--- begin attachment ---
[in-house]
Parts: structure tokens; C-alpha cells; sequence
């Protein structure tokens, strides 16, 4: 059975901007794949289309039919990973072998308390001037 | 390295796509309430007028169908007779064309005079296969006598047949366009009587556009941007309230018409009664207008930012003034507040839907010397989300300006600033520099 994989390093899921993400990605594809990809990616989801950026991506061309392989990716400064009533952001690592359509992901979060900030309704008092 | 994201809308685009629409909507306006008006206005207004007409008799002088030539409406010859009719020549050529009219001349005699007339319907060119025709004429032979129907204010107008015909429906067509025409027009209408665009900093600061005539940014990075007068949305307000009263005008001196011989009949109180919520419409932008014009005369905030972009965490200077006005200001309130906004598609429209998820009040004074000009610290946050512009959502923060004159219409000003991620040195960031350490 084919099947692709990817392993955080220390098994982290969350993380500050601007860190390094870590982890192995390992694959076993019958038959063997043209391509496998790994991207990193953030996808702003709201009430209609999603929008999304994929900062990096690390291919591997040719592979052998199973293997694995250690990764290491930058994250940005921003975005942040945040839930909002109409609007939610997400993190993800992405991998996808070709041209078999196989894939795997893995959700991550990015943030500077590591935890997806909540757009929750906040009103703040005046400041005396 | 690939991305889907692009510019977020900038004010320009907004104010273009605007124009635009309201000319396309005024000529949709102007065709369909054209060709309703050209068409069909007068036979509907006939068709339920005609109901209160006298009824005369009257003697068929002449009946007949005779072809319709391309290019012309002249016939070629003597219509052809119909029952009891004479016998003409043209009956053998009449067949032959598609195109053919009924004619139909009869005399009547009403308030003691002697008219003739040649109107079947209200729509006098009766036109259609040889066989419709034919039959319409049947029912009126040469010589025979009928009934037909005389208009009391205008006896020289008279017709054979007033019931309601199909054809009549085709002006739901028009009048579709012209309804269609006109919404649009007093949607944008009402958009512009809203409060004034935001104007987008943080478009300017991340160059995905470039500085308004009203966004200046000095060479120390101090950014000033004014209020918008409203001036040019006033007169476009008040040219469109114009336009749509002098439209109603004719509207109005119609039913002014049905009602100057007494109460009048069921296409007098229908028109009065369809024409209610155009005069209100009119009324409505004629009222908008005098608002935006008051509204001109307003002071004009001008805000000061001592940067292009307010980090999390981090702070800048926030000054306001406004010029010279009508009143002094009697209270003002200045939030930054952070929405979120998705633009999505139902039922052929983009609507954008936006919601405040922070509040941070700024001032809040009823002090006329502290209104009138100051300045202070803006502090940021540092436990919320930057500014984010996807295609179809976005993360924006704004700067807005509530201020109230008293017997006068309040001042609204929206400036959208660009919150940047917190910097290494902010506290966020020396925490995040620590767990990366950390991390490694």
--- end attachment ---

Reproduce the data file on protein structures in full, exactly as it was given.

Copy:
[in-house]
Parts: structure tokens; C-alpha cells; sequence
């Protein structure tokens, strides 16, 4: 059975901007794949289309039919990973072998308390001037 | 390295796509309430007028169908007779064309005079296969006598047949366009009587556009941007309230018409009664207008930012003034507040839907010397989300300006600033520099 994989390093899921993400990605594809990809990616989801950026991506061309392989990716400064009533952001690592359509992901979060900030309704008092 | 994201809308685009629409909507306006008006206005207004007409008799002088030539409406010859009719020549050529009219001349005699007339319907060119025709004429032979129907204010107008015909429906067509025409027009209408665009900093600061005539940014990075007068949305307000009263005008001196011989009949109180919520419409932008014009005369905030972009965490200077006005200001309130906004598609429209998820009040004074000009610290946050512009959502923060004159219409000003991620040195960031350490 084919099947692709990817392993955080220390098994982290969350993380500050601007860190390094870590982890192995390992694959076993019958038959063997043209391509496998790994991207990193953030996808702003709201009430209609999603929008999304994929900062990096690390291919591997040719592979052998199973293997694995250690990764290491930058994250940005921003975005942040945040839930909002109409609007939610997400993190993800992405991998996808070709041209078999196989894939795997893995959700991550990015943030500077590591935890997806909540757009929750906040009103703040005046400041005396 | 690939991305889907692009510019977020900038004010320009907004104010273009605007124009635009309201000319396309005024000529949709102007065709369909054209060709309703050209068409069909007068036979509907006939068709339920005609109901209160006298009824005369009257003697068929002449009946007949005779072809319709391309290019012309002249016939070629003597219509052809119909029952009891004479016998003409043209009956053998009449067949032959598609195109053919009924004619139909009869005399009547009403308030003691002697008219003739040649109107079947209200729509006098009766036109259609040889066989419709034919039959319409049947029912009126040469010589025979009928009934037909005389208009009391205008006896020289008279017709054979007033019931309601199909054809009549085709002006739901028009009048579709012209309804269609006109919404649009007093949607944008009402958009512009809203409060004034935001104007987008943080478009300017991340160059995905470039500085308004009203966004200046000095060479120390101090950014000033004014209020918008409203001036040019006033007169476009008040040219469109114009336009749509002098439209109603004719509207109005119609039913002014049905009602100057007494109460009048069921296409007098229908028109009065369809024409209610155009005069209100009119009324409505004629009222908008005098608002935006008051509204001109307003002071004009001008805000000061001592940067292009307010980090999390981090702070800048926030000054306001406004010029010279009508009143002094009697209270003002200045939030930054952070929405979120998705633009999505139902039922052929983009609507954008936006919601405040922070509040941070700024001032809040009823002090006329502290209104009138100051300045202070803006502090940021540092436990919320930057500014984010996807295609179809976005993360924006704004700067807005509530201020109230008293017997006068309040001042609204929206400036959208660009919150940047917190910097290494902010506290966020020396925490995040620590767990990366950390991390490694």